One of the biggest misconceptions about estate planning is that it is only a plan for what happens after your death. The truth is your estate plan can be much more than that.
The Business Journal explains that if you utilize your estate plan correctly, it can be the perfect tool to set up your plans for what would happen if you end up unable to make decisions for yourself.
An unexpected illness or injury, for example, could land you in a position where you cannot take care of yourself or need someone to make decisions for you. If you do not have plans in place to give this power to someone, then the court steps in and chooses for you, and the decisions may not match your wishes.
In your estate plan, you can include a power of attorney. This document provides legal permission to another person to make decisions for you. You can create the power of attorney to grant whatever decision-making power you want. You can make it limited or extensive. You can also have multiple powers of attorney to give different people different duties, such as one person to handle your medical decisions and one to handle your financial decisions.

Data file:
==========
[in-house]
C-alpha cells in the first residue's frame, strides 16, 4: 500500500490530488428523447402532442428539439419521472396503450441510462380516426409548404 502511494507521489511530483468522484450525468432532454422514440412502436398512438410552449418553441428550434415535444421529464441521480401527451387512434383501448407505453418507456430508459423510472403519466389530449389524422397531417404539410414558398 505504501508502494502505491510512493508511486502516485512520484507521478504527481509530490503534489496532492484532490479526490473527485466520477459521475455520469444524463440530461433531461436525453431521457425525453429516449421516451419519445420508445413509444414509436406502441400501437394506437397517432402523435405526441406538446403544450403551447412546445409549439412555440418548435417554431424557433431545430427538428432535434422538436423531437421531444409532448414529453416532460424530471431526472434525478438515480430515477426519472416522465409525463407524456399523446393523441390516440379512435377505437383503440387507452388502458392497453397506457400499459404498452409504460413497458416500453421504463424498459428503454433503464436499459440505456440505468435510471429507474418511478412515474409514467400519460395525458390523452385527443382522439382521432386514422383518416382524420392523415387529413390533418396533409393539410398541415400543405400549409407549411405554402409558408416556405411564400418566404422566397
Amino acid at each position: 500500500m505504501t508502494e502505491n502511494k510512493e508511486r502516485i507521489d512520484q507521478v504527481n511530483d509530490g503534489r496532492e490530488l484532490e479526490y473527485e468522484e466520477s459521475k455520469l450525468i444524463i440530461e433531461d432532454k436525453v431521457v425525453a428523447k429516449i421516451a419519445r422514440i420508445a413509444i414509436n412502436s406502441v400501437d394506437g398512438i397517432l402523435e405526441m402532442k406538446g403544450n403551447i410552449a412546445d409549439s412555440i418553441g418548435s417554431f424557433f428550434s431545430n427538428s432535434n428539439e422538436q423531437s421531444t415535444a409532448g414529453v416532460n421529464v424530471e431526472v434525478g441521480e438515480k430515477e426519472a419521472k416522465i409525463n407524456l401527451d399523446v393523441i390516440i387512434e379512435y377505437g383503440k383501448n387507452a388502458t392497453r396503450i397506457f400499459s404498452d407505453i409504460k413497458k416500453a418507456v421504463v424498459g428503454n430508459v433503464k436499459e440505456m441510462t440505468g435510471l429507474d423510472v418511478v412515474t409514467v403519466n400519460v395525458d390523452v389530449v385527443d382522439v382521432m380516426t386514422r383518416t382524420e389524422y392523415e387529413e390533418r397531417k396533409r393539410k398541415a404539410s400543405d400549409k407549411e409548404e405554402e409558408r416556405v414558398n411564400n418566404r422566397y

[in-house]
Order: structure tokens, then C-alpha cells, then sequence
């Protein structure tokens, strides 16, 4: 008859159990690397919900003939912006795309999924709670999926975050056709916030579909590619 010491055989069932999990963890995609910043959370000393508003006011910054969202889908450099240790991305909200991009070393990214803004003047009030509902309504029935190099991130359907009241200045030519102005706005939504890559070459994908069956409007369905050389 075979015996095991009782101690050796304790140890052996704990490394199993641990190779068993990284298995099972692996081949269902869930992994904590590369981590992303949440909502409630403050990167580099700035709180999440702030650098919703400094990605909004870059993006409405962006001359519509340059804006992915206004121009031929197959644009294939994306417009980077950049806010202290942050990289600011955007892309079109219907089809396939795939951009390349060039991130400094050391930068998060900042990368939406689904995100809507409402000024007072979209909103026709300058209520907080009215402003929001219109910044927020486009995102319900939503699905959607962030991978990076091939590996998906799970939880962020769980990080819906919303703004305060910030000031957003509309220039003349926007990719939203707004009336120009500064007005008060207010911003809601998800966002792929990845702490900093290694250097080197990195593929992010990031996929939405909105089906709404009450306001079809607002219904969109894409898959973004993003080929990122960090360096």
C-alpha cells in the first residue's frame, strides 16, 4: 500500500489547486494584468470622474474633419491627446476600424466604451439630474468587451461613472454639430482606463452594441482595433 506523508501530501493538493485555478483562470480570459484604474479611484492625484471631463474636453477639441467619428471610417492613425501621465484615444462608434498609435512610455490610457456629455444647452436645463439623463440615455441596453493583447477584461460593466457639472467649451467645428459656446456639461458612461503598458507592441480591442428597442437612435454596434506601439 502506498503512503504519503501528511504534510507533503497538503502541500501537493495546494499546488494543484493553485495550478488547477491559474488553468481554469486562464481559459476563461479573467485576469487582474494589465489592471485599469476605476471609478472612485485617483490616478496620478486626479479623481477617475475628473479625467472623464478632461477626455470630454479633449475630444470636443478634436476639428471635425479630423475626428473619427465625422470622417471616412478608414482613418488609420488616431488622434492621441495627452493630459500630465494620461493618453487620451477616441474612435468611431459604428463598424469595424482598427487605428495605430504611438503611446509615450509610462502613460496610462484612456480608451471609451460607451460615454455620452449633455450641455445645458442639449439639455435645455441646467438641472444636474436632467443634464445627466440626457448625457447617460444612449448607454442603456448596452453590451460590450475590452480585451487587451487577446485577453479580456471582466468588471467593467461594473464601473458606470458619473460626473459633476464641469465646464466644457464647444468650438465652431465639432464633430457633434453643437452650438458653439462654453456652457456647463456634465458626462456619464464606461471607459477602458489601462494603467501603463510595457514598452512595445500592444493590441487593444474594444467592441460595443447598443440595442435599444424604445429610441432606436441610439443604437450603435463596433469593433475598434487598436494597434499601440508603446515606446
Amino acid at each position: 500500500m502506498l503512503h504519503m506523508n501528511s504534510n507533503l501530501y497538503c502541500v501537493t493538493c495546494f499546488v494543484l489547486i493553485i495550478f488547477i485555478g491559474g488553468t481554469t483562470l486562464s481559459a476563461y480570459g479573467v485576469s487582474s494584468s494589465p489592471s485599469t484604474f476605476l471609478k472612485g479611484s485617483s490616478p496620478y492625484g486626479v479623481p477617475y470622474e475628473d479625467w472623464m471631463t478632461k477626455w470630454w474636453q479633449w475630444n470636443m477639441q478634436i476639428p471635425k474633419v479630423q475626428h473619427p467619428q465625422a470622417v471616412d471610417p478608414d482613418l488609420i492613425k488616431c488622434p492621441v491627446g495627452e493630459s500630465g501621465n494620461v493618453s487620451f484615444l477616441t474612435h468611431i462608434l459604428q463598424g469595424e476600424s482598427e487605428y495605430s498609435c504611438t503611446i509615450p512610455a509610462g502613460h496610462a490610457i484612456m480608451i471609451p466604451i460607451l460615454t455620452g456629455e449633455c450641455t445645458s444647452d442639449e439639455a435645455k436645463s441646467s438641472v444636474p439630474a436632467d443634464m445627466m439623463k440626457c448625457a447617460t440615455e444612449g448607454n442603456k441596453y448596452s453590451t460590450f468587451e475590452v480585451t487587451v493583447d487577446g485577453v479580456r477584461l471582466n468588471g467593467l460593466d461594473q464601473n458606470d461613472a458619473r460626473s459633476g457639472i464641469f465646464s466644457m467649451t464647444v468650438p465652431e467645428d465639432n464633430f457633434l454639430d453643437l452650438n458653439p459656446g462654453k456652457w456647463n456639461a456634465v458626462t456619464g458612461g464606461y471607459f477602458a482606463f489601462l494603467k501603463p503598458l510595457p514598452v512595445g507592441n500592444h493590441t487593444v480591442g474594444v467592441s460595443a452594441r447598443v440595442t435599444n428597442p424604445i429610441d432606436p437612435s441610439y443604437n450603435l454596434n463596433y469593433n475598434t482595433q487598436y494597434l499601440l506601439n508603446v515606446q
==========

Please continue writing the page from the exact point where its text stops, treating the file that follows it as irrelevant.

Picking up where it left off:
If you have minor children, it is essential to have an estate plan. It can say who should take custody of your children upon your death. The plan also can provide guidance on who you want to take care of your children in you are still alive but cannot care for them yourself.